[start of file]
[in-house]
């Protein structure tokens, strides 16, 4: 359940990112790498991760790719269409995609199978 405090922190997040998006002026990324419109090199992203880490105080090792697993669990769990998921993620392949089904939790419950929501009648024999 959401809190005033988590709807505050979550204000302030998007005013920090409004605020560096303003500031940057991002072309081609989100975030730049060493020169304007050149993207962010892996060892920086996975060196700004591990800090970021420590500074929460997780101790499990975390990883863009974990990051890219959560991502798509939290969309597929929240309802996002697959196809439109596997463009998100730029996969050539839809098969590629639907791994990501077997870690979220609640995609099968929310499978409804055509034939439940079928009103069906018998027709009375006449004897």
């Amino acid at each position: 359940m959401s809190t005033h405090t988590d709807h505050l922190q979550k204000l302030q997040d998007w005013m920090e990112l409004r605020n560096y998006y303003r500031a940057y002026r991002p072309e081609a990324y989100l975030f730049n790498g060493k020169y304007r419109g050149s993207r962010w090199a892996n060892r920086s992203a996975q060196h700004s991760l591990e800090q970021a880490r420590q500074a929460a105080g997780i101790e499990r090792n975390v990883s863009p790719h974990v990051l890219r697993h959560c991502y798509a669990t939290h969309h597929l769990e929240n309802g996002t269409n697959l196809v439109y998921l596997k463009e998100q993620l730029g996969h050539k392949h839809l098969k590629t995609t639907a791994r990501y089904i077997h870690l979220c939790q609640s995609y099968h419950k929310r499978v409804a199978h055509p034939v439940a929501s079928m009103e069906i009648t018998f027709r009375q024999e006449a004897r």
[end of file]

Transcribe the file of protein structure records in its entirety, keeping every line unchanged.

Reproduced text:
[in-house]
């Protein structure tokens, strides 16, 4: 359940990112790498991760790719269409995609199978 405090922190997040998006002026990324419109090199992203880490105080090792697993669990769990998921993620392949089904939790419950929501009648024999 959401809190005033988590709807505050979550204000302030998007005013920090409004605020560096303003500031940057991002072309081609989100975030730049060493020169304007050149993207962010892996060892920086996975060196700004591990800090970021420590500074929460997780101790499990975390990883863009974990990051890219959560991502798509939290969309597929929240309802996002697959196809439109596997463009998100730029996969050539839809098969590629639907791994990501077997870690979220609640995609099968929310499978409804055509034939439940079928009103069906018998027709009375006449004897």
């Amino acid at each position: 359940m959401s809190t005033h405090t988590d709807h505050l922190q979550k204000l302030q997040d998007w005013m920090e990112l409004r605020n560096y998006y303003r500031a940057y002026r991002p072309e081609a990324y989100l975030f730049n790498g060493k020169y304007r419109g050149s993207r962010w090199a892996n060892r920086s992203a996975q060196h700004s991760l591990e800090q970021a880490r420590q500074a929460a105080g997780i101790e499990r090792n975390v990883s863009p790719h974990v990051l890219r697993h959560c991502y798509a669990t939290h969309h597929l769990e929240n309802g996002t269409n697959l196809v439109y998921l596997k463009e998100q993620l730029g996969h050539k392949h839809l098969k590629t995609t639907a791994r990501y089904i077997h870690l979220c939790q609640s995609y099968h419950k929310r499978v409804a199978h055509p034939v439940a929501s079928m009103e069906i009648t018998f027709r009375q024999e006449a004897r």